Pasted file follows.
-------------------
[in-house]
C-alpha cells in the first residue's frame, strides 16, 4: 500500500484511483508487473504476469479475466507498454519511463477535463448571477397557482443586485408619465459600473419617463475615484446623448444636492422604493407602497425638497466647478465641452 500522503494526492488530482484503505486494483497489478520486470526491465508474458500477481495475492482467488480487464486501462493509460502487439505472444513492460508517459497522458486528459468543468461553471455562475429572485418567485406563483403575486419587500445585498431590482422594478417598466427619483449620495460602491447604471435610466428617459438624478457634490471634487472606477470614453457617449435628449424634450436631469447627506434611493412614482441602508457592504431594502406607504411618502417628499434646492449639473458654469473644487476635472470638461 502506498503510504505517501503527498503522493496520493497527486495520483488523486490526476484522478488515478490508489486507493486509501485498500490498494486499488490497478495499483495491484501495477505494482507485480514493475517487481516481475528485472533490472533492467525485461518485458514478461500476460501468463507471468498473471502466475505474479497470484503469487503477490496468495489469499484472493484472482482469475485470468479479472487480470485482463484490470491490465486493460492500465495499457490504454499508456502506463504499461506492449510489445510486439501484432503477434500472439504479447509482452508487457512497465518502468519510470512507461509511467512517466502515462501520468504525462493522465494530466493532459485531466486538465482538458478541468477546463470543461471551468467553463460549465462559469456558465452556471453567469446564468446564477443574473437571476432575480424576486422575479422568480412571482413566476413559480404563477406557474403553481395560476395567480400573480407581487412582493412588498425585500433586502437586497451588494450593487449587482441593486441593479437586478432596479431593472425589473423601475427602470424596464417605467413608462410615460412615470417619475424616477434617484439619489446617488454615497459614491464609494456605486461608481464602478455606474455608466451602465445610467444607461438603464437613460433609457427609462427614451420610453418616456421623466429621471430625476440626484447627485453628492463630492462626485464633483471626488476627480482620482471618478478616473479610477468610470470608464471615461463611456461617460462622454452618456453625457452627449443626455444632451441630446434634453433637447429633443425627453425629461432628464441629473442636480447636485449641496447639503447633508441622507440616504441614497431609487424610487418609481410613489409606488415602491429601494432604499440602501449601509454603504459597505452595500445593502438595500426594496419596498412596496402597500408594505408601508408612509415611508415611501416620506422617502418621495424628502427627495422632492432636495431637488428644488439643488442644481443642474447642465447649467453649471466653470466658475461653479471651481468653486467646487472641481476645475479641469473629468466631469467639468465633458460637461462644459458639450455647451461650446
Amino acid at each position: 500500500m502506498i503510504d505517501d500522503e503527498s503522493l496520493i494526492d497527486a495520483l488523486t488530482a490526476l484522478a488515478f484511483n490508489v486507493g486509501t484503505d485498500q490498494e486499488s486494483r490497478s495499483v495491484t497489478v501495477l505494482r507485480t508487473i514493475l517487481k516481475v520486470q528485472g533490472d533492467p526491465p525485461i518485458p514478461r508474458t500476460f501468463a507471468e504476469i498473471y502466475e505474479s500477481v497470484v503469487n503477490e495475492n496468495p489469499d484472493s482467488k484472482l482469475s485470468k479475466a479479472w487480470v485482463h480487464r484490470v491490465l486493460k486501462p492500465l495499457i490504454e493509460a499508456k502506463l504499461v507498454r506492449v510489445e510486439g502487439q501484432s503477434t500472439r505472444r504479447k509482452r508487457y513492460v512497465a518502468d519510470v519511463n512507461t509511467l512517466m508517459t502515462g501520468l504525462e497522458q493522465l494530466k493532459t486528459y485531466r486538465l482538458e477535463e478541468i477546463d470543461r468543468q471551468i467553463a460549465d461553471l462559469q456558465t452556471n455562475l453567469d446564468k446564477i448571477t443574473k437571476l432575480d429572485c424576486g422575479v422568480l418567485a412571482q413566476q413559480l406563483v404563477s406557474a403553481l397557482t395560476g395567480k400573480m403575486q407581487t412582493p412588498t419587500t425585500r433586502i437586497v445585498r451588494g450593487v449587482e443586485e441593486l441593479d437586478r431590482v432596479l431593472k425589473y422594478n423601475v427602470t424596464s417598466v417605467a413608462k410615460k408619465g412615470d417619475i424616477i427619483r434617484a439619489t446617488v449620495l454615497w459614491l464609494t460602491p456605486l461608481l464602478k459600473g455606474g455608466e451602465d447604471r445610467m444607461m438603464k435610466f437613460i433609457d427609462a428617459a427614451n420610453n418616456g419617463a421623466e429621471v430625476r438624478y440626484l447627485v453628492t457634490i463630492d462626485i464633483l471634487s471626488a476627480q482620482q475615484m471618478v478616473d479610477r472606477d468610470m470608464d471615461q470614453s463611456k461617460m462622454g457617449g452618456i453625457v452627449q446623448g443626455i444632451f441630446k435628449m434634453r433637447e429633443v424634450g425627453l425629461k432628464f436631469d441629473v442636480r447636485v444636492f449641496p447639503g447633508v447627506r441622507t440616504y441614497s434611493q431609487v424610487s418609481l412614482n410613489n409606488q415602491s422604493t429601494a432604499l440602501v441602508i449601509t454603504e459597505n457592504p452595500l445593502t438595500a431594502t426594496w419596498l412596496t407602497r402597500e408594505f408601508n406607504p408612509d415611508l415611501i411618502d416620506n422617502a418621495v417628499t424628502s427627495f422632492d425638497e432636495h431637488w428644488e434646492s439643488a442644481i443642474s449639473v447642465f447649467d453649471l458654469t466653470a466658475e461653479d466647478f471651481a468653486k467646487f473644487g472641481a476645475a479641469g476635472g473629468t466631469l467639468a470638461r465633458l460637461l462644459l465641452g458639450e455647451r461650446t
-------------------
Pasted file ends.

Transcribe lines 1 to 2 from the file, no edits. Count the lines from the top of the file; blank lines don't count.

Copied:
[in-house]
C-alpha cells in the first residue's frame, strides 16, 4: 500500500484511483508487473504476469479475466507498454519511463477535463448571477397557482443586485408619465459600473419617463475615484446623448444636492422604493407602497425638497466647478465641452 500522503494526492488530482484503505486494483497489478520486470526491465508474458500477481495475492482467488480487464486501462493509460502487439505472444513492460508517459497522458486528459468543468461553471455562475429572485418567485406563483403575486419587500445585498431590482422594478417598466427619483449620495460602491447604471435610466428617459438624478457634490471634487472606477470614453457617449435628449424634450436631469447627506434611493412614482441602508457592504431594502406607504411618502417628499434646492449639473458654469473644487476635472470638461 502506498503510504505517501503527498503522493496520493497527486495520483488523486490526476484522478488515478490508489486507493486509501485498500490498494486499488490497478495499483495491484501495477505494482507485480514493475517487481516481475528485472533490472533492467525485461518485458514478461500476460501468463507471468498473471502466475505474479497470484503469487503477490496468495489469499484472493484472482482469475485470468479479472487480470485482463484490470491490465486493460492500465495499457490504454499508456502506463504499461506492449510489445510486439501484432503477434500472439504479447509482452508487457512497465518502468519510470512507461509511467512517466502515462501520468504525462493522465494530466493532459485531466486538465482538458478541468477546463470543461471551468467553463460549465462559469456558465452556471453567469446564468446564477443574473437571476432575480424576486422575479422568480412571482413566476413559480404563477406557474403553481395560476395567480400573480407581487412582493412588498425585500433586502437586497451588494450593487449587482441593486441593479437586478432596479431593472425589473423601475427602470424596464417605467413608462410615460412615470417619475424616477434617484439619489446617488454615497459614491464609494456605486461608481464602478455606474455608466451602465445610467444607461438603464437613460433609457427609462427614451420610453418616456421623466429621471430625476440626484447627485453628492463630492462626485464633483471626488476627480482620482471618478478616473479610477468610470470608464471615461463611456461617460462622454452618456453625457452627449443626455444632451441630446434634453433637447429633443425627453425629461432628464441629473442636480447636485449641496447639503447633508441622507440616504441614497431609487424610487418609481410613489409606488415602491429601494432604499440602501449601509454603504459597505452595500445593502438595500426594496419596498412596496402597500408594505408601508408612509415611508415611501416620506422617502418621495424628502427627495422632492432636495431637488428644488439643488442644481443642474447642465447649467453649471466653470466658475461653479471651481468653486467646487472641481476645475479641469473629468466631469467639468465633458460637461462644459458639450455647451461650446